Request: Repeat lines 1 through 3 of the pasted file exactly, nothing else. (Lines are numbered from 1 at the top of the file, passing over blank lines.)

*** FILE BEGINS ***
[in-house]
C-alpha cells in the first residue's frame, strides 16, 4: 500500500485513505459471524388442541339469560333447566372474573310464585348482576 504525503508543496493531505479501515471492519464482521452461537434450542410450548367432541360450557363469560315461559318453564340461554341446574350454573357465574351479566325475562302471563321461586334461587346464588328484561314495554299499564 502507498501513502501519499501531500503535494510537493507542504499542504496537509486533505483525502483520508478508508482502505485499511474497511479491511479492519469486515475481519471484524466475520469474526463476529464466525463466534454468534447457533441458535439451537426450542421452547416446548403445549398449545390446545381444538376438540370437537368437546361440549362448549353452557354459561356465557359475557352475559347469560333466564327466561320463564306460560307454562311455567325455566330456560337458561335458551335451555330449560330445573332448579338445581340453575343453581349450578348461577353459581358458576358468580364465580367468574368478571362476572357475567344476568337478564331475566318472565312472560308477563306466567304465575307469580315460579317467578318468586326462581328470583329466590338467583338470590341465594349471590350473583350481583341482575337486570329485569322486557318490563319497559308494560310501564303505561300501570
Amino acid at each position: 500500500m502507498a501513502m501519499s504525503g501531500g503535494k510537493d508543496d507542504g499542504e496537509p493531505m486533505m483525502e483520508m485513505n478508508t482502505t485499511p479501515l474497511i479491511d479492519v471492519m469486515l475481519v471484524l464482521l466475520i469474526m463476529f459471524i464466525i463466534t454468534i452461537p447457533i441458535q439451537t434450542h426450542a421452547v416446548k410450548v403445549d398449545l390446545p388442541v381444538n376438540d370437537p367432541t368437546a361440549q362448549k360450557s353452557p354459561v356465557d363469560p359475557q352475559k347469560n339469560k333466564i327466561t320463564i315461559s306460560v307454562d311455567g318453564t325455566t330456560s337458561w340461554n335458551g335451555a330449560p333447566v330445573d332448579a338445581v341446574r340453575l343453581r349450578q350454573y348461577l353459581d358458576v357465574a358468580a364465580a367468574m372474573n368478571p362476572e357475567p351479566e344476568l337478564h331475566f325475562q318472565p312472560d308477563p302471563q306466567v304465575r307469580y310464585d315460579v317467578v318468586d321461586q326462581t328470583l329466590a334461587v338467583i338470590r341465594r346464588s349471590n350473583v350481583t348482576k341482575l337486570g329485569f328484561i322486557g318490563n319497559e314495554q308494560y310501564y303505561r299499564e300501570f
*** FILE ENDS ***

[in-house]
C-alpha cells in the first residue's frame, strides 16, 4: 500500500485513505459471524388442541339469560333447566372474573310464585348482576 504525503508543496493531505479501515471492519464482521452461537434450542410450548367432541360450557363469560315461559318453564340461554341446574350454573357465574351479566325475562302471563321461586334461587346464588328484561314495554299499564 502507498501513502501519499501531500503535494510537493507542504499542504496537509486533505483525502483520508478508508482502505485499511474497511479491511479492519469486515475481519471484524466475520469474526463476529464466525463466534454468534447457533441458535439451537426450542421452547416446548403445549398449545390446545381444538376438540370437537368437546361440549362448549353452557354459561356465557359475557352475559347469560333466564327466561320463564306460560307454562311455567325455566330456560337458561335458551335451555330449560330445573332448579338445581340453575343453581349450578348461577353459581358458576358468580364465580367468574368478571362476572357475567344476568337478564331475566318472565312472560308477563306466567304465575307469580315460579317467578318468586326462581328470583329466590338467583338470590341465594349471590350473583350481583341482575337486570329485569322486557318490563319497559308494560310501564303505561300501570
Amino acid at each position: 500500500m502507498a501513502m501519499s504525503g501531500g503535494k510537493d508543496d507542504g499542504e496537509p493531505m486533505m483525502e483520508m485513505n478508508t482502505t485499511p479501515l474497511i479491511d479492519v471492519m469486515l475481519v471484524l464482521l466475520i469474526m463476529f459471524i464466525i463466534t454468534i452461537p447457533i441458535q439451537t434450542h426450542a421452547v416446548k410450548v403445549d398449545l390446545p388442541v381444538n376438540d370437537p367432541t368437546a361440549q362448549k360450557s353452557p354459561v356465557d363469560p359475557q352475559k347469560n339469560k333466564i327466561t320463564i315461559s306460560v307454562d311455567g318453564t325455566t330456560s337458561w340461554n335458551g335451555a330449560p333447566v330445573d332448579a338445581v341446574r340453575l343453581r349450578q350454573y348461577l353459581d358458576v357465574a358468580a364465580a367468574m372474573n368478571p362476572e357475567p351479566e344476568l337478564h331475566f325475562q318472565p312472560d308477563p302471563q306466567v304465575r307469580y310464585d315460579v317467578v318468586d321461586q326462581t328470583l329466590a334461587v338467583i338470590r341465594r346464588s349471590n350473583v350481583t348482576k341482575l337486570g329485569f328484561i322486557g318490563n319497559e314495554q308494560y310501564y303505561r299499564e300501570f